Citation
The Florida alligator

Material Information

Title:
The Florida alligator
Alternate title:
Summer school news
Alternate title:
University of Florida summer gator
Alternate title:
Summer gator
Alternate Title:
Daily bulletin
Alternate Title:
Orange and blue daily bulletin
Alternate Title:
Orange and blue bulletin
Alternate Title:
Page of record
Place of Publication:
Gainesville Fla
Publisher:
the students of the University of Florida
Publication Date:
Frequency:
Daily except Saturday and Sunday (Sept.-May); semiweekly (June-Aug.)[<1964>-1973]
Weekly[ FORMER 1912-]
Weekly (semiweekly June-Aug.)[ FORMER <1915-1917>]
Biweekly (weekly June-Aug.)[ FORMER <1918>]
Weekly[ FORMER <1919-1924>]
Weekly (daily except Sunday and Monday June-Aug.)[ FORMER <1928>]
Semiweekly[ FORMER <1962>]
Weekly[ FORMER <1963>]
daily
normalized irregular
Language:
English
Physical Description:
v. : ; 32-59 cm.

Subjects

Subjects / Keywords:
Newspapers -- Gainesville (Fla.) ( lcsh )
Newspapers -- Alachua County (Fla.) ( lcsh )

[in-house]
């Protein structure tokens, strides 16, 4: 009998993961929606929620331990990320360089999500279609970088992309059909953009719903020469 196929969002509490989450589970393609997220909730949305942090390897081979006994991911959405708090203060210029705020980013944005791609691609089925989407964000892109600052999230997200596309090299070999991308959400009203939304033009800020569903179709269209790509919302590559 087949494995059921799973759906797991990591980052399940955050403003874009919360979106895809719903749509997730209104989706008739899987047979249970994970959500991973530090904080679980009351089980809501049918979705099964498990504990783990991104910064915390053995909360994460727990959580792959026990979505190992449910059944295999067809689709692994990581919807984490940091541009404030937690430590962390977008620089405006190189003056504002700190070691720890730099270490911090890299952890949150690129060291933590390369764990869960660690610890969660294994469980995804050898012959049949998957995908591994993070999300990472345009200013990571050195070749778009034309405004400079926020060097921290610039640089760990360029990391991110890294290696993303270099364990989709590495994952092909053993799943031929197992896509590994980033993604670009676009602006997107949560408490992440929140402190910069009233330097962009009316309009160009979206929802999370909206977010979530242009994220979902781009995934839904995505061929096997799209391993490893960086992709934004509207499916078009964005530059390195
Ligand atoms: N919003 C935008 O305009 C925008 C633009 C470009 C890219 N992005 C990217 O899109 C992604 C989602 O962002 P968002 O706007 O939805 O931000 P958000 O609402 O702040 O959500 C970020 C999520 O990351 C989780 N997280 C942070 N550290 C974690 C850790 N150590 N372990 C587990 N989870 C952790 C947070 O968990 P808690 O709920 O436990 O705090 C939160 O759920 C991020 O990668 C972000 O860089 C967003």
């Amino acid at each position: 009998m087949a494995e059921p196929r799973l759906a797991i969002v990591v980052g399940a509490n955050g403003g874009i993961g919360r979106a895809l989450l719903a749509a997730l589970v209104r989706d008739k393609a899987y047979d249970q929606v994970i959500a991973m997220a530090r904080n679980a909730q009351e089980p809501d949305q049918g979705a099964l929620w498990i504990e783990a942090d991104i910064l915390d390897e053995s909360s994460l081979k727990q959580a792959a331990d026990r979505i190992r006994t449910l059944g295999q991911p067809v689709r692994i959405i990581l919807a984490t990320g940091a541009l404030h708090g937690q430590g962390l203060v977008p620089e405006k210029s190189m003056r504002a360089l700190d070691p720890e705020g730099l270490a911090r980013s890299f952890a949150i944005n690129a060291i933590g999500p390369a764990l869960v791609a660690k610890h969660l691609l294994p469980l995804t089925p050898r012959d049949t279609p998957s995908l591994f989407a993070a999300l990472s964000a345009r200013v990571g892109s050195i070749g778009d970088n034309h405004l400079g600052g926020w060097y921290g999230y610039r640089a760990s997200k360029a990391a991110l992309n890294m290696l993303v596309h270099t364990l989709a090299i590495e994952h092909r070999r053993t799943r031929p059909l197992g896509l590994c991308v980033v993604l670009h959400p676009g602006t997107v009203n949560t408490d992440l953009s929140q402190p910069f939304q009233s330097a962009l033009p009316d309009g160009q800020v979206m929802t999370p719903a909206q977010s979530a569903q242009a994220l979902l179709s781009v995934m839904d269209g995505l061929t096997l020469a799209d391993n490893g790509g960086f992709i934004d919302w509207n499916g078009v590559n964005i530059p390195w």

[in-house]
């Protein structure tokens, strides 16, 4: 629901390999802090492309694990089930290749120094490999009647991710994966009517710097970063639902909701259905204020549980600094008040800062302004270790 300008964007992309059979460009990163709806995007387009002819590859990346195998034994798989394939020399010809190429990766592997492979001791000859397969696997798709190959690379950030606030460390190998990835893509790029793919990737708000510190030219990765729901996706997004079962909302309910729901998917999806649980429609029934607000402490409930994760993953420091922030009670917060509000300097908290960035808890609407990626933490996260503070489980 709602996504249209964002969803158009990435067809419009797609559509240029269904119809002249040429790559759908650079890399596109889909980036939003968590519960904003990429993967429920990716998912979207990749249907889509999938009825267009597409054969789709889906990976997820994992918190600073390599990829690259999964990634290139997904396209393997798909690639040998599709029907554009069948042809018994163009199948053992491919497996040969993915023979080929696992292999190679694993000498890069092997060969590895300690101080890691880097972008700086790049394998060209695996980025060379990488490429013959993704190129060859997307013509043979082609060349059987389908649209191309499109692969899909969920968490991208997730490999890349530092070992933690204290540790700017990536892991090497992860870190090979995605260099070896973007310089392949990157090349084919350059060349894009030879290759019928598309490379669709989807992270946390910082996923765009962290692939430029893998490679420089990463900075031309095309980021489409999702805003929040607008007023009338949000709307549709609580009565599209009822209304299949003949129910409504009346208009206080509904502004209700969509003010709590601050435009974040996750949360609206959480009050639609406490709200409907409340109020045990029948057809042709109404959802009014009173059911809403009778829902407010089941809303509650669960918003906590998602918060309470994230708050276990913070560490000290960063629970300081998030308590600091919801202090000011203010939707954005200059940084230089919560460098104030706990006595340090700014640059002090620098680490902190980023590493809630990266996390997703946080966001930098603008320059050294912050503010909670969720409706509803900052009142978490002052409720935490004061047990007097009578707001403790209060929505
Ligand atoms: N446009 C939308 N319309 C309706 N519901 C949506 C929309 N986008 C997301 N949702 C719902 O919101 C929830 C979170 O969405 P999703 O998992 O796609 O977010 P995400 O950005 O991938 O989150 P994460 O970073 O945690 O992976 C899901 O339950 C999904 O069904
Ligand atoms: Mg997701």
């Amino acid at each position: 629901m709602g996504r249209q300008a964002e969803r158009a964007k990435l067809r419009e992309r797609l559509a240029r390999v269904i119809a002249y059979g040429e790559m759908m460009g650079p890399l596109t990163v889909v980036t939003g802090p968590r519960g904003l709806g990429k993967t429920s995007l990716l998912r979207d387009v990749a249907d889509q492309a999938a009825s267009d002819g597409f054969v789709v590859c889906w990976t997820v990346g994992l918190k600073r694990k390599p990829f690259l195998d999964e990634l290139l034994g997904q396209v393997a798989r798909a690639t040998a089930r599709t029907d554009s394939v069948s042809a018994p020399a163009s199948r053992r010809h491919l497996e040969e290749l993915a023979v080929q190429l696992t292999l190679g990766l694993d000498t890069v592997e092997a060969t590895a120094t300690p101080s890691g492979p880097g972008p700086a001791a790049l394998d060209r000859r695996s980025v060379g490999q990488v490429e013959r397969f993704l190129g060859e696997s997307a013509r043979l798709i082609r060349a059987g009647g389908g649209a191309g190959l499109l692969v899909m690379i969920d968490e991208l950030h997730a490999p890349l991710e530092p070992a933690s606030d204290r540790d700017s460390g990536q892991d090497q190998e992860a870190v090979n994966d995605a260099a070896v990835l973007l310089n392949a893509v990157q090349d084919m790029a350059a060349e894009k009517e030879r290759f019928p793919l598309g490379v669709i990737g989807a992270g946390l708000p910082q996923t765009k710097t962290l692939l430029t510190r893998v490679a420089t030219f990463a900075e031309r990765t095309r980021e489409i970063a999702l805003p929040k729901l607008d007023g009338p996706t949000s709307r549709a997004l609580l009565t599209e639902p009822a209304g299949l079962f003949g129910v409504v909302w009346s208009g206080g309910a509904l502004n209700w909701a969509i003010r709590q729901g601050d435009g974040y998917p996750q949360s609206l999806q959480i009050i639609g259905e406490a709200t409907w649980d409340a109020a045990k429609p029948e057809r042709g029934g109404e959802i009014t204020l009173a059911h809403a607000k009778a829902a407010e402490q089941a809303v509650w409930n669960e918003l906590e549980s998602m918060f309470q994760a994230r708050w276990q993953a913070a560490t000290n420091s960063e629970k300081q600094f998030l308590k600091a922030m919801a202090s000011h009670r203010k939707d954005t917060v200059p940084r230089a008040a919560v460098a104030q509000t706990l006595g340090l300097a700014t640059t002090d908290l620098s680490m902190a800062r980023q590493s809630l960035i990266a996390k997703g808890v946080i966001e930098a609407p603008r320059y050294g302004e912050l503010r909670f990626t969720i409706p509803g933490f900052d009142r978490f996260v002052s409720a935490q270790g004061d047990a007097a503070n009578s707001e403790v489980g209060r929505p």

Genre:
newspaper ( marcgt )
newspaper ( sobekcm )
Spatial Coverage:
United States -- Florida -- Alachua -- Gainesville
Coordinates:
29.665245 x -82.336097

Notes

Dates or Sequential Designation:
Vol. 1, no. 1 (Sept. 24, 1912)-v. 65, no. 74 (Jan. 31, 1973).
General Note:
Summer issues also called: Summer school ed., <1915>-1920 and again in 1923; summer issues also called: Summer ed., <1921>.
General Note:
Has occasional supplements.
Funding:
Funded by Van Dyke Endowment for the Libraries in support of teaching, research, acquisitions, preservation and programs in the Libraries

Record Information

Source Institution:
University of Florida
Holding Location:
University of Florida
Rights Management:
Copyright The Independent Florida Alligator. Permission granted to University of Florida to digitize and display this item for non-profit research and educational purposes. Any reuse of this item in excess of fair use or other copyright exemptions requires permission of the copyright holder.
Resource Identifier:
000972808 ( ALEPH )
01410246 ( OCLC )
AEU8328 ( NOTIS )
sn 96027439 ( LCCN )

Related Items

Preceded by:
Orange and blue
Succeeded by:
Independent Florida alligator

Full Text
Trust Revives Seagle

/ Georgia \
seagle
R.I.P- J
TOMBSTONE
. .marked end of an era
last spring.

The Florida
A1 ligator
\
i
f

Vol 55, No. 29 University of Florida, Gainesville Tuesday, October 30, 1962